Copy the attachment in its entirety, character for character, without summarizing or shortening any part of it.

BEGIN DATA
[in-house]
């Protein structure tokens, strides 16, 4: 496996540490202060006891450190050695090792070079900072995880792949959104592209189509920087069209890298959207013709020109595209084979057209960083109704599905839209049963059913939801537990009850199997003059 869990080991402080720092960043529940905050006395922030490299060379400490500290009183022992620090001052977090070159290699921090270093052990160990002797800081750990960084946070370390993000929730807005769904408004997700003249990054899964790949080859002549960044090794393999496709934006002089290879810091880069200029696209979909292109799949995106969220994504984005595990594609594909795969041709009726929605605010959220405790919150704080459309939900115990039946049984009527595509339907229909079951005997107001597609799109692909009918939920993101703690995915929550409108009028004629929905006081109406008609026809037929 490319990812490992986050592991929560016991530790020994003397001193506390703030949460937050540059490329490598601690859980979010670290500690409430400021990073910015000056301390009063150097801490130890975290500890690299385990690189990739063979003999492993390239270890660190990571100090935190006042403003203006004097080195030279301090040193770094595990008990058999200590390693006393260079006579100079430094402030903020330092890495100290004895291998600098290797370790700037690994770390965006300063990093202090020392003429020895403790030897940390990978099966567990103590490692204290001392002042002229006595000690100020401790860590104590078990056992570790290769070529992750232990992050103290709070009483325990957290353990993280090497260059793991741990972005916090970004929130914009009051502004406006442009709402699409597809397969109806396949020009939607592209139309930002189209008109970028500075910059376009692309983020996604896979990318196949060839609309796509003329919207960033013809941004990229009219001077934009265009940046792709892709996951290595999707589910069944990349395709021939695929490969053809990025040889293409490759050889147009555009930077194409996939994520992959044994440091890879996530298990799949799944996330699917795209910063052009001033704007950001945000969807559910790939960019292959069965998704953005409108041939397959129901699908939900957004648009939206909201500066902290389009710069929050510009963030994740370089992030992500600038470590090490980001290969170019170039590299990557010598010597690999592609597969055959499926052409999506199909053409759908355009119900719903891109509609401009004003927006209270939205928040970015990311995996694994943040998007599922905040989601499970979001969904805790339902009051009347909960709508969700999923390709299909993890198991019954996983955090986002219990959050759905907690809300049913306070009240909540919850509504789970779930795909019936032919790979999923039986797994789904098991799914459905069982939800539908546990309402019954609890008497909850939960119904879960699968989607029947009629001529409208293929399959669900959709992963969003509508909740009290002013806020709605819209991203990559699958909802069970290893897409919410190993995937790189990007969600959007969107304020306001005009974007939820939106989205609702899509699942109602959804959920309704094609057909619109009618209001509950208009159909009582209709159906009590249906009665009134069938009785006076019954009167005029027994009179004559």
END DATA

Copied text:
[in-house]
């Protein structure tokens, strides 16, 4: 496996540490202060006891450190050695090792070079900072995880792949959104592209189509920087069209890298959207013709020109595209084979057209960083109704599905839209049963059913939801537990009850199997003059 869990080991402080720092960043529940905050006395922030490299060379400490500290009183022992620090001052977090070159290699921090270093052990160990002797800081750990960084946070370390993000929730807005769904408004997700003249990054899964790949080859002549960044090794393999496709934006002089290879810091880069200029696209979909292109799949995106969220994504984005595990594609594909795969041709009726929605605010959220405790919150704080459309939900115990039946049984009527595509339907229909079951005997107001597609799109692909009918939920993101703690995915929550409108009028004629929905006081109406008609026809037929 490319990812490992986050592991929560016991530790020994003397001193506390703030949460937050540059490329490598601690859980979010670290500690409430400021990073910015000056301390009063150097801490130890975290500890690299385990690189990739063979003999492993390239270890660190990571100090935190006042403003203006004097080195030279301090040193770094595990008990058999200590390693006393260079006579100079430094402030903020330092890495100290004895291998600098290797370790700037690994770390965006300063990093202090020392003429020895403790030897940390990978099966567990103590490692204290001392002042002229006595000690100020401790860590104590078990056992570790290769070529992750232990992050103290709070009483325990957290353990993280090497260059793991741990972005916090970004929130914009009051502004406006442009709402699409597809397969109806396949020009939607592209139309930002189209008109970028500075910059376009692309983020996604896979990318196949060839609309796509003329919207960033013809941004990229009219001077934009265009940046792709892709996951290595999707589910069944990349395709021939695929490969053809990025040889293409490759050889147009555009930077194409996939994520992959044994440091890879996530298990799949799944996330699917795209910063052009001033704007950001945000969807559910790939960019292959069965998704953005409108041939397959129901699908939900957004648009939206909201500066902290389009710069929050510009963030994740370089992030992500600038470590090490980001290969170019170039590299990557010598010597690999592609597969055959499926052409999506199909053409759908355009119900719903891109509609401009004003927006209270939205928040970015990311995996694994943040998007599922905040989601499970979001969904805790339902009051009347909960709508969700999923390709299909993890198991019954996983955090986002219990959050759905907690809300049913306070009240909540919850509504789970779930795909019936032919790979999923039986797994789904098991799914459905069982939800539908546990309402019954609890008497909850939960119904879960699968989607029947009629001529409208293929399959669900959709992963969003509508909740009290002013806020709605819209991203990559699958909802069970290893897409919410190993995937790189990007969600959007969107304020306001005009974007939820939106989205609702899509699942109602959804959920309704094609057909619109009618209001509950208009159909009582209709159906009590249906009665009134069938009785006076019954009167005029027994009179004559």